• Consider putting "undesirable dependencies" as far away from your main stuff as possible. Don't get them tangled in your main tree. "Things burn, Colonel."
  • If you're making a library, think about how many dependencies "come along for the ride" when your downstream developer/user does an Add Reference.
    • If they have to add 4 assemblies to make 1 plugin, that's weak. (DasBlog has this problem with custom macros, we force you to add 2. That's lame of us.)
  • If you're big into plugins and you're *all about* interfaces, do consider putting them in their own assembly.
  • Consider grouping assemblies based on shared functionality, where Assembly == Subsystem, while watching for cycles and in appropriate, ahem, coupling.
  • If you notice that some assemblies seem to always go together, always versioning and changing together, like peas and carrots, perhaps they should be one.
    • Notice "natural clumping" and consider if that clumping is happening for reasons of Good Design or Bad Design, and act accordingly.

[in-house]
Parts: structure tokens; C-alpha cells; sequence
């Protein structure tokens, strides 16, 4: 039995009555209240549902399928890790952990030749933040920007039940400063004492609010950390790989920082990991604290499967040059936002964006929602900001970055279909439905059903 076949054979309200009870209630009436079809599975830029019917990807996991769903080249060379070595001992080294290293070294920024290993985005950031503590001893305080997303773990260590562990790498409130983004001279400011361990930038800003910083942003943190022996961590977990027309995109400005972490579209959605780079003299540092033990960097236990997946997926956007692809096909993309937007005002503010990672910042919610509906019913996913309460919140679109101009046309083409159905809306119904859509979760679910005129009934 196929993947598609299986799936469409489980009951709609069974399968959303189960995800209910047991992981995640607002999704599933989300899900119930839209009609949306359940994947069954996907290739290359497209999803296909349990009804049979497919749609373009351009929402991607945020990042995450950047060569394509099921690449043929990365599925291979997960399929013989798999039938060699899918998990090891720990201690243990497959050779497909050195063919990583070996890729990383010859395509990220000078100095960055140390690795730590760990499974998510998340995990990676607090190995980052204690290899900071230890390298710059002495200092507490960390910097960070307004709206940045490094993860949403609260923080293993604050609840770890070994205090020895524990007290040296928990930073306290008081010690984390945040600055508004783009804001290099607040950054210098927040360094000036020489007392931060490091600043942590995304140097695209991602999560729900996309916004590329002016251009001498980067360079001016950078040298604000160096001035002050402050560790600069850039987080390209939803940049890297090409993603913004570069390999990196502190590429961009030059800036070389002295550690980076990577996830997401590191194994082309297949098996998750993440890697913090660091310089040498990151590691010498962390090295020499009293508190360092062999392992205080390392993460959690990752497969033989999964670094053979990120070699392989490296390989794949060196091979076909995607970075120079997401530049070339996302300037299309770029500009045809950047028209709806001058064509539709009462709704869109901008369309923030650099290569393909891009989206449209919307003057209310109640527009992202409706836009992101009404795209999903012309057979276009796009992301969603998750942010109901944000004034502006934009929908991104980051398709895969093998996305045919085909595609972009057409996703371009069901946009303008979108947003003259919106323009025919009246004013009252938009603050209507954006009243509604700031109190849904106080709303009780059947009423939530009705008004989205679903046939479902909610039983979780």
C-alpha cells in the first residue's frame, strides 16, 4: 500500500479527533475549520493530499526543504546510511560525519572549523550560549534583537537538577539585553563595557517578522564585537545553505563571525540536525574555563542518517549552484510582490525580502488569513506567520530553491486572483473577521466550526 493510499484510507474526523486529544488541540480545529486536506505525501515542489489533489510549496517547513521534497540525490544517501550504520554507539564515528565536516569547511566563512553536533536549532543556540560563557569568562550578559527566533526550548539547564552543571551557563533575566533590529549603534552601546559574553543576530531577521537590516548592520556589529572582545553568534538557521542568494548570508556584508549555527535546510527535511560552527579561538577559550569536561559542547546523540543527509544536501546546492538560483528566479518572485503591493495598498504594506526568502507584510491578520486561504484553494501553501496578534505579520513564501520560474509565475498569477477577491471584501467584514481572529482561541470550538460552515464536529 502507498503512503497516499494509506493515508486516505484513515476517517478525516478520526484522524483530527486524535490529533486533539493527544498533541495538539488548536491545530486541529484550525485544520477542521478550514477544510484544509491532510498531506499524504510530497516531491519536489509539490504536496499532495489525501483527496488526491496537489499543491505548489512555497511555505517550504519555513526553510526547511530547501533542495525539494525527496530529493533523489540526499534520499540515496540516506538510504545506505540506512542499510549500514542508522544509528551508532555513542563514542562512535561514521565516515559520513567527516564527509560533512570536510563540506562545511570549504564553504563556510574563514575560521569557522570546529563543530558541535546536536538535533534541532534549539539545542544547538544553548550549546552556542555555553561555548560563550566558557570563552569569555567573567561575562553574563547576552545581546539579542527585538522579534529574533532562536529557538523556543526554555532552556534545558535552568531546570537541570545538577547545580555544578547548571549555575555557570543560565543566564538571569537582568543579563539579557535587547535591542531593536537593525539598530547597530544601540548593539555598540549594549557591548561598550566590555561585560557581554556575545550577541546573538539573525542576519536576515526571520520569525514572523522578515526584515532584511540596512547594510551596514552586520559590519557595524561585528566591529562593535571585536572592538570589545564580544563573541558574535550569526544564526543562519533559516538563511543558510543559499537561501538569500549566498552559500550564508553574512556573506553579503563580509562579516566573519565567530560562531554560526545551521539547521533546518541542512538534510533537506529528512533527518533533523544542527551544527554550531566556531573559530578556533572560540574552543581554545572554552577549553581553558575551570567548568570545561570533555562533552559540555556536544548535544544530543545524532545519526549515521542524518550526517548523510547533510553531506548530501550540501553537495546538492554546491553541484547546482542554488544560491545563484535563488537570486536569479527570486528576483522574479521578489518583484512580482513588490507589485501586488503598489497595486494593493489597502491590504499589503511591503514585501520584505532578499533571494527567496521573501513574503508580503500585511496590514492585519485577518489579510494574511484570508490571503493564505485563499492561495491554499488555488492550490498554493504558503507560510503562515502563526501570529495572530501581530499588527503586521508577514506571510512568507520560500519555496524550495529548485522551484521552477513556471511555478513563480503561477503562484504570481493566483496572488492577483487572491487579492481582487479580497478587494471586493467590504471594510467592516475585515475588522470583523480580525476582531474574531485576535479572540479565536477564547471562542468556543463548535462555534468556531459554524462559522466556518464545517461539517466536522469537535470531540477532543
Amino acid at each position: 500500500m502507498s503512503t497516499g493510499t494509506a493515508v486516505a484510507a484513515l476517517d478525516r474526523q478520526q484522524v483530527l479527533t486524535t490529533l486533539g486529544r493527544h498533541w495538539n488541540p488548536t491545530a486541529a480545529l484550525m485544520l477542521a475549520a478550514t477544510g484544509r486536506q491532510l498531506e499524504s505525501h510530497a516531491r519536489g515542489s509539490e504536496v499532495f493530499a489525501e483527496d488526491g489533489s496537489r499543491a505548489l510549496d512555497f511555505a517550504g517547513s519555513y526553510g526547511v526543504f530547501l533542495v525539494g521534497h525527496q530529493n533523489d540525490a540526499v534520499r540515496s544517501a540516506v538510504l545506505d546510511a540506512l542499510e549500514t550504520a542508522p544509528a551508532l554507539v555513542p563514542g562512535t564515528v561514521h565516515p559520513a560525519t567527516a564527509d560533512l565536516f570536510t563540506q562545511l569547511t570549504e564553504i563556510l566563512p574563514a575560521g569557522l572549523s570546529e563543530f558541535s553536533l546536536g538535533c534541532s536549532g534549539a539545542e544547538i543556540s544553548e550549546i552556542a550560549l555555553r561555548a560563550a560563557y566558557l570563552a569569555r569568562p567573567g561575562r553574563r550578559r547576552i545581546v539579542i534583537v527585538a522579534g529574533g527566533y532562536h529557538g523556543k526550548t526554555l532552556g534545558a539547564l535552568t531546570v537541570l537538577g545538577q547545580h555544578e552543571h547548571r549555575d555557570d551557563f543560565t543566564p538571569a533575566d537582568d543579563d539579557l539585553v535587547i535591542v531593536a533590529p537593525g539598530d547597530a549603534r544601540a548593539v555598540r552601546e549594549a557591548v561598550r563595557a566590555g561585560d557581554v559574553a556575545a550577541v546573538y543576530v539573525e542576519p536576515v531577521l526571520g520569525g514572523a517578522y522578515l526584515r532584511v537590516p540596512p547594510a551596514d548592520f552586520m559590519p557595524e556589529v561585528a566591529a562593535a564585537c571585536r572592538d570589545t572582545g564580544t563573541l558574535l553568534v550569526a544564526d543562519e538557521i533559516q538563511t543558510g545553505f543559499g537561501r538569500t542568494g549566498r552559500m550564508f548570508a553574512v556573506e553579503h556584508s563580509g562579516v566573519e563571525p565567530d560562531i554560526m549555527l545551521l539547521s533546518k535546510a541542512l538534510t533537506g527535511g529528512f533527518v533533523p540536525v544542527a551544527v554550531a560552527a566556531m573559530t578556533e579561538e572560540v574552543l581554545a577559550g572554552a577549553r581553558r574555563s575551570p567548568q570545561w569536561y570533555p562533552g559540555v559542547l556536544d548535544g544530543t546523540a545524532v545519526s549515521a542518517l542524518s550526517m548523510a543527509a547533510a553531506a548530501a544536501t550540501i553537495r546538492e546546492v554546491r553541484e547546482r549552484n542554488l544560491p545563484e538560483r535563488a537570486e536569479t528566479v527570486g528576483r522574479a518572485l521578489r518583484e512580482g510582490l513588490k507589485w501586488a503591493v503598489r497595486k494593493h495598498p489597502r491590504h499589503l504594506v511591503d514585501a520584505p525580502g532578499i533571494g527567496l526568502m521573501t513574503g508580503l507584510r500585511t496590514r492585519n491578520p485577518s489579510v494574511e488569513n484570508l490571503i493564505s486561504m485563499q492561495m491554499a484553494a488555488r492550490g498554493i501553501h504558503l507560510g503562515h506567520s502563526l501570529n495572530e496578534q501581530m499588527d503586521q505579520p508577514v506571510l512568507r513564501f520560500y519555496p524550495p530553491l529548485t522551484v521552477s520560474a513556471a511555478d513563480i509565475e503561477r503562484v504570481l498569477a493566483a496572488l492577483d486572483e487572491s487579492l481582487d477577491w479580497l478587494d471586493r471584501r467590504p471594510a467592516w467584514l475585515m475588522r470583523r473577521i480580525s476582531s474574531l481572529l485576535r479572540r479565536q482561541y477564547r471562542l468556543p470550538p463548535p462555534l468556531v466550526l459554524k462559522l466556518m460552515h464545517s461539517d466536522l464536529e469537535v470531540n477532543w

• Personally, while I think ILMerge is a very cool tool, I have to find a good reason to use it in the Enterprise, except for when releasing small XCopy-able utilities to end-user's machines where I really want a single file.

What IS the right number of assemblies, Dear Reader?

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About Scott

Scott Hanselman is a former professor, former Chief Architect in finance, now speaker, consultant, father, diabetic, and Microsoft employee. He is a failed stand-up comic, a cornrower, and a book author.

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June 20, 2007 5:36
Keeping dependencies under control also maximizes the benefit of parallel builds on multi-processor and/or multi-core machines.
June 20, 2007 6:19
What IS the right number of assemblies, Dear Reader?

The answer is 7.

Yes. 7.

I think basing assemblies around re-use is a great determinant. However, I would focus on actual reuse and not on planned reuse. Also, it has to be reuse outside of this particular project.

I think it'd be interesting to see if there's a statistical significance to the number of lines of code per assembly in projects in the wild. Hmm....
June 20, 2007 7:06
And I would respectfully disagree with "team structure should never dictate deployment structure". is a great example of team structure strongly influencing deployment structure, resulting in better maintainability and agility. Think of it as service-oriented contracts between teams.
June 20, 2007 7:17
wow that's creepy..i just posted links to the same material in your other

i do get the feeling you are ignore the Stable Dependencies Principle and the Stable Abstraction principle..